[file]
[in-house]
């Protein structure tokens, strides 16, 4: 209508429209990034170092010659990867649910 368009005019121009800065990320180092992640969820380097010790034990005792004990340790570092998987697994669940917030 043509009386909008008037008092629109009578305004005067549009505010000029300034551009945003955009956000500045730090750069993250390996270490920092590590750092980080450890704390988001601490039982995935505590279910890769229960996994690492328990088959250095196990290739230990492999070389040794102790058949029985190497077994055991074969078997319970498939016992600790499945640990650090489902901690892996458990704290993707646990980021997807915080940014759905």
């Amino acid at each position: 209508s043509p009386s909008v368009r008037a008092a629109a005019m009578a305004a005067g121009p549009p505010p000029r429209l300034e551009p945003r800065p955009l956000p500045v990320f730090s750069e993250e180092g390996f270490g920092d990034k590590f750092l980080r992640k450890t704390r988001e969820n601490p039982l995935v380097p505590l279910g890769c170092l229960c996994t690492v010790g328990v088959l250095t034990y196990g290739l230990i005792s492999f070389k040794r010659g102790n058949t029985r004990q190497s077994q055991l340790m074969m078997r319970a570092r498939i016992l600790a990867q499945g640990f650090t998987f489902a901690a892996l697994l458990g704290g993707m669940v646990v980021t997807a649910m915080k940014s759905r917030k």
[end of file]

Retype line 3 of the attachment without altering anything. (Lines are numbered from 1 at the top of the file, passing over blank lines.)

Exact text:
């Amino acid at each position: 209508s043509p009386s909008v368009r008037a008092a629109a005019m009578a305004a005067g121009p549009p505010p000029r429209l300034e551009p945003r800065p955009l956000p500045v990320f730090s750069e993250e180092g390996f270490g920092d990034k590590f750092l980080r992640k450890t704390r988001e969820n601490p039982l995935v380097p505590l279910g890769c170092l229960c996994t690492v010790g328990v088959l250095t034990y196990g290739l230990i005792s492999f070389k040794r010659g102790n058949t029985r004990q190497s077994q055991l340790m074969m078997r319970a570092r498939i016992l600790a990867q499945g640990f650090t998987f489902a901690a892996l697994l458990g704290g993707m669940v646990v980021t997807a649910m915080k940014s759905r917030k």